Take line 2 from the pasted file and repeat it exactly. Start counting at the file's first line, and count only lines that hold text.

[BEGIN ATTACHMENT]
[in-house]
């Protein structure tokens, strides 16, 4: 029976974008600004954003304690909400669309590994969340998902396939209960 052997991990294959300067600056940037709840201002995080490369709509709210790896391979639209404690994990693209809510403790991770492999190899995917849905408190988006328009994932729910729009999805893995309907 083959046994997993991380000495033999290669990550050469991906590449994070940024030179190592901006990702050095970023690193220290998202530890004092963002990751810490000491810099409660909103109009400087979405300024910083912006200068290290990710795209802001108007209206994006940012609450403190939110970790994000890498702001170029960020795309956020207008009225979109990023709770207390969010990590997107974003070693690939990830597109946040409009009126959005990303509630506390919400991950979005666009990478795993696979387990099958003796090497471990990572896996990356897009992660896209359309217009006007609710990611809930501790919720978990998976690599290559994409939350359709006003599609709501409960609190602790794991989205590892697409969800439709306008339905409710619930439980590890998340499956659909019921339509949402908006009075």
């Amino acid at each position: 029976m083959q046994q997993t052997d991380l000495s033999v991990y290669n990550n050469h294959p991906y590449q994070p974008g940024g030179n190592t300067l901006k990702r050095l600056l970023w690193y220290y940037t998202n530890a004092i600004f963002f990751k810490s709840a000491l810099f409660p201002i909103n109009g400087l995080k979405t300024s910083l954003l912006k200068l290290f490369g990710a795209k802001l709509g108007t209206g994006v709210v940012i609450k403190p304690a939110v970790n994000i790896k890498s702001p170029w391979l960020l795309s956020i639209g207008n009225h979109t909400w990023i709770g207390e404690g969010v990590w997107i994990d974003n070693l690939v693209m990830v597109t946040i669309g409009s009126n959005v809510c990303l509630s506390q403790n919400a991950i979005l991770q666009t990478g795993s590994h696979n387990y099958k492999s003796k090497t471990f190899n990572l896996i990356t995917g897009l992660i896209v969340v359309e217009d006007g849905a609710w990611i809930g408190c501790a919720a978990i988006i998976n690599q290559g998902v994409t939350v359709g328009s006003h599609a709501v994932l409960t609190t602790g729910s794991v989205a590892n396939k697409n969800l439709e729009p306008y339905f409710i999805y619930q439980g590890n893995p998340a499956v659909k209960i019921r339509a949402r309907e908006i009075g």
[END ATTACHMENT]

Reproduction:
């Protein structure tokens, strides 16, 4: 029976974008600004954003304690909400669309590994969340998902396939209960 052997991990294959300067600056940037709840201002995080490369709509709210790896391979639209404690994990693209809510403790991770492999190899995917849905408190988006328009994932729910729009999805893995309907 083959046994997993991380000495033999290669990550050469991906590449994070940024030179190592901006990702050095970023690193220290998202530890004092963002990751810490000491810099409660909103109009400087979405300024910083912006200068290290990710795209802001108007209206994006940012609450403190939110970790994000890498702001170029960020795309956020207008009225979109990023709770207390969010990590997107974003070693690939990830597109946040409009009126959005990303509630506390919400991950979005666009990478795993696979387990099958003796090497471990990572896996990356897009992660896209359309217009006007609710990611809930501790919720978990998976690599290559994409939350359709006003599609709501409960609190602790794991989205590892697409969800439709306008339905409710619930439980590890998340499956659909019921339509949402908006009075």